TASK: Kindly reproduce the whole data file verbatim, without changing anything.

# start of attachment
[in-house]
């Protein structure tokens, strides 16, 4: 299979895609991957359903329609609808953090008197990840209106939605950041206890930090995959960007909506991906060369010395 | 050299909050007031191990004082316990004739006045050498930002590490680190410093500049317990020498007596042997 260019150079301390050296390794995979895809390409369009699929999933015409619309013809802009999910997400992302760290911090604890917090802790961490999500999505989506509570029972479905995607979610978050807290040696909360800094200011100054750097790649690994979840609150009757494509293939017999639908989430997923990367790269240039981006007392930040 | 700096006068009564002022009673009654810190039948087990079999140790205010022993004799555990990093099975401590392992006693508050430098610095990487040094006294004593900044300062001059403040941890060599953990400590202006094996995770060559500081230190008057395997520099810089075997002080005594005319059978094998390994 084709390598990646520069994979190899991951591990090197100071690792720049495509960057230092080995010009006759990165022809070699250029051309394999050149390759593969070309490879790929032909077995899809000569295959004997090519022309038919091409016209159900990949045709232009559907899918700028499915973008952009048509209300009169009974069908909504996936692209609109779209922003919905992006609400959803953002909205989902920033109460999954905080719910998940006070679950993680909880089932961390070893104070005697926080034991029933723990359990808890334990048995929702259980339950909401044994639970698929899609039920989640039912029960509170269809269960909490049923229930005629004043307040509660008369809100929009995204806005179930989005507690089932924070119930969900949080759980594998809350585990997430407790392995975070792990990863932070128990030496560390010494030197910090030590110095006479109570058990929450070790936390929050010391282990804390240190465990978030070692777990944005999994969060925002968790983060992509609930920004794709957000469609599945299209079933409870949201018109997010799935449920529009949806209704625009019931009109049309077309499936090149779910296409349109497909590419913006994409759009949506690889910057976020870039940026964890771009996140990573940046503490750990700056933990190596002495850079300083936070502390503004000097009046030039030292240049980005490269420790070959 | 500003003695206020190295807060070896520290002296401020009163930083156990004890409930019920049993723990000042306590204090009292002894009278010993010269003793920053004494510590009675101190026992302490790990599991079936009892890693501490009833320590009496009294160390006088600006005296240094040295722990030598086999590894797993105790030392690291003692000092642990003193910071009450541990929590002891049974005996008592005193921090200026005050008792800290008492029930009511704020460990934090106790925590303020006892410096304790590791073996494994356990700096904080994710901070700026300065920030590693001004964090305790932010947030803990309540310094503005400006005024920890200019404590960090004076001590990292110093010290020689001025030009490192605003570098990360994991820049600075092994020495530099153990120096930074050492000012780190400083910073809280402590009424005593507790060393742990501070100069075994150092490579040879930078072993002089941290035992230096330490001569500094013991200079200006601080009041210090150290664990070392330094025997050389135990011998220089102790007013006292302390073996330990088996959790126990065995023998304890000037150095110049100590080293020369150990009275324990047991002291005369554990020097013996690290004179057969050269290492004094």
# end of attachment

[in-house]
């Protein structure tokens, strides 16, 4: 299979895609991957359903329609609808953090008197990840209106939605950041206890930090995959960007909506991906060369010395 | 050299909050007031191990004082316990004739006045050498930002590490680190410093500049317990020498007596042997 260019150079301390050296390794995979895809390409369009699929999933015409619309013809802009999910997400992302760290911090604890917090802790961490999500999505989506509570029972479905995607979610978050807290040696909360800094200011100054750097790649690994979840609150009757494509293939017999639908989430997923990367790269240039981006007392930040 | 700096006068009564002022009673009654810190039948087990079999140790205010022993004799555990990093099975401590392992006693508050430098610095990487040094006294004593900044300062001059403040941890060599953990400590202006094996995770060559500081230190008057395997520099810089075997002080005594005319059978094998390994 084709390598990646520069994979190899991951591990090197100071690792720049495509960057230092080995010009006759990165022809070699250029051309394999050149390759593969070309490879790929032909077995899809000569295959004997090519022309038919091409016209159900990949045709232009559907899918700028499915973008952009048509209300009169009974069908909504996936692209609109779209922003919905992006609400959803953002909205989902920033109460999954905080719910998940006070679950993680909880089932961390070893104070005697926080034991029933723990359990808890334990048995929702259980339950909401044994639970698929899609039920989640039912029960509170269809269960909490049923229930005629004043307040509660008369809100929009995204806005179930989005507690089932924070119930969900949080759980594998809350585990997430407790392995975070792990990863932070128990030496560390010494030197910090030590110095006479109570058990929450070790936390929050010391282990804390240190465990978030070692777990944005999994969060925002968790983060992509609930920004794709957000469609599945299209079933409870949201018109997010799935449920529009949806209704625009019931009109049309077309499936090149779910296409349109497909590419913006994409759009949506690889910057976020870039940026964890771009996140990573940046503490750990700056933990190596002495850079300083936070502390503004000097009046030039030292240049980005490269420790070959 | 500003003695206020190295807060070896520290002296401020009163930083156990004890409930019920049993723990000042306590204090009292002894009278010993010269003793920053004494510590009675101190026992302490790990599991079936009892890693501490009833320590009496009294160390006088600006005296240094040295722990030598086999590894797993105790030392690291003692000092642990003193910071009450541990929590002891049974005996008592005193921090200026005050008792800290008492029930009511704020460990934090106790925590303020006892410096304790590791073996494994356990700096904080994710901070700026300065920030590693001004964090305790932010947030803990309540310094503005400006005024920890200019404590960090004076001590990292110093010290020689001025030009490192605003570098990360994991820049600075092994020495530099153990120096930074050492000012780190400083910073809280402590009424005593507790060393742990501070100069075994150092490579040879930078072993002089941290035992230096330490001569500094013991200079200006601080009041210090150290664990070392330094025997050389135990011998220089102790007013006292302390073996330990088996959790126990065995023998304890000037150095110049100590080293020369150990009275324990047991002291005369554990020097013996690290004179057969050269290492004094």